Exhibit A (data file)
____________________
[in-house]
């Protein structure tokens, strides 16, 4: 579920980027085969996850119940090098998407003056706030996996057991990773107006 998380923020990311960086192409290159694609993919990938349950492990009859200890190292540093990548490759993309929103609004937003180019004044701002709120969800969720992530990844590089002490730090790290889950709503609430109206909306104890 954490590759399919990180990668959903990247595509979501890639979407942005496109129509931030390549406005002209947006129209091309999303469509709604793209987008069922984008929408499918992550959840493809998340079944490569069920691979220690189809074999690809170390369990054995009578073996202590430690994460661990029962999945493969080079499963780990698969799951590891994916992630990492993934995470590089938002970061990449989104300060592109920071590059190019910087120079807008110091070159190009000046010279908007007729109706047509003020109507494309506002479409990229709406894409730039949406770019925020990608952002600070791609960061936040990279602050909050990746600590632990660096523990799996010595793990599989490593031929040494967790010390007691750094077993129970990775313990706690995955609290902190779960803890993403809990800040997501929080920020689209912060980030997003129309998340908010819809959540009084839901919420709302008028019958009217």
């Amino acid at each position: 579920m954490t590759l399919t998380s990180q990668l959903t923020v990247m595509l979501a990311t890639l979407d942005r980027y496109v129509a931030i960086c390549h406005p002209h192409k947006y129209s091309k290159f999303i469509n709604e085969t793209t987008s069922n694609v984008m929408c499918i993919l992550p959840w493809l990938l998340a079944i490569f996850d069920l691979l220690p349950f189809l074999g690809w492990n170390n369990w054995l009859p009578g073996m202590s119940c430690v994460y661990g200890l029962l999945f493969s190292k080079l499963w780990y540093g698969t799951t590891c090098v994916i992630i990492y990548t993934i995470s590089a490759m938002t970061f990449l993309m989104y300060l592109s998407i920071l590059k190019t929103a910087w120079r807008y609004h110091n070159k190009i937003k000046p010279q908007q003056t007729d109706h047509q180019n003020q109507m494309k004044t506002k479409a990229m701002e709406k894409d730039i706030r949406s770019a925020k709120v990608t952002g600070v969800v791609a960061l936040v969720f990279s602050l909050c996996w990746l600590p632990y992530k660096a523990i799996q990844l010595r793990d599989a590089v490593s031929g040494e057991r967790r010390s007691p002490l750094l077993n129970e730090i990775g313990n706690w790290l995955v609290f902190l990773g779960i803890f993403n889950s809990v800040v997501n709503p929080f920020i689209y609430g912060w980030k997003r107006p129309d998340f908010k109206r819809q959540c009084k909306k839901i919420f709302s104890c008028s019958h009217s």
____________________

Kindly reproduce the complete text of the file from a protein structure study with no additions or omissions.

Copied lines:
[in-house]
């Protein structure tokens, strides 16, 4: 579920980027085969996850119940090098998407003056706030996996057991990773107006 998380923020990311960086192409290159694609993919990938349950492990009859200890190292540093990548490759993309929103609004937003180019004044701002709120969800969720992530990844590089002490730090790290889950709503609430109206909306104890 954490590759399919990180990668959903990247595509979501890639979407942005496109129509931030390549406005002209947006129209091309999303469509709604793209987008069922984008929408499918992550959840493809998340079944490569069920691979220690189809074999690809170390369990054995009578073996202590430690994460661990029962999945493969080079499963780990698969799951590891994916992630990492993934995470590089938002970061990449989104300060592109920071590059190019910087120079807008110091070159190009000046010279908007007729109706047509003020109507494309506002479409990229709406894409730039949406770019925020990608952002600070791609960061936040990279602050909050990746600590632990660096523990799996010595793990599989490593031929040494967790010390007691750094077993129970990775313990706690995955609290902190779960803890993403809990800040997501929080920020689209912060980030997003129309998340908010819809959540009084839901919420709302008028019958009217």
């Amino acid at each position: 579920m954490t590759l399919t998380s990180q990668l959903t923020v990247m595509l979501a990311t890639l979407d942005r980027y496109v129509a931030i960086c390549h406005p002209h192409k947006y129209s091309k290159f999303i469509n709604e085969t793209t987008s069922n694609v984008m929408c499918i993919l992550p959840w493809l990938l998340a079944i490569f996850d069920l691979l220690p349950f189809l074999g690809w492990n170390n369990w054995l009859p009578g073996m202590s119940c430690v994460y661990g200890l029962l999945f493969s190292k080079l499963w780990y540093g698969t799951t590891c090098v994916i992630i990492y990548t993934i995470s590089a490759m938002t970061f990449l993309m989104y300060l592109s998407i920071l590059k190019t929103a910087w120079r807008y609004h110091n070159k190009i937003k000046p010279q908007q003056t007729d109706h047509q180019n003020q109507m494309k004044t506002k479409a990229m701002e709406k894409d730039i706030r949406s770019a925020k709120v990608t952002g600070v969800v791609a960061l936040v969720f990279s602050l909050c996996w990746l600590p632990y992530k660096a523990i799996q990844l010595r793990d599989a590089v490593s031929g040494e057991r967790r010390s007691p002490l750094l077993n129970e730090i990775g313990n706690w790290l995955v609290f902190l990773g779960i803890f993403n889950s809990v800040v997501n709503p929080f920020i689209y609430g912060w980030k997003r107006p129309d998340f908010k109206r819809q959540c009084k909306k839901i919420f709302s104890c008028s019958h009217s």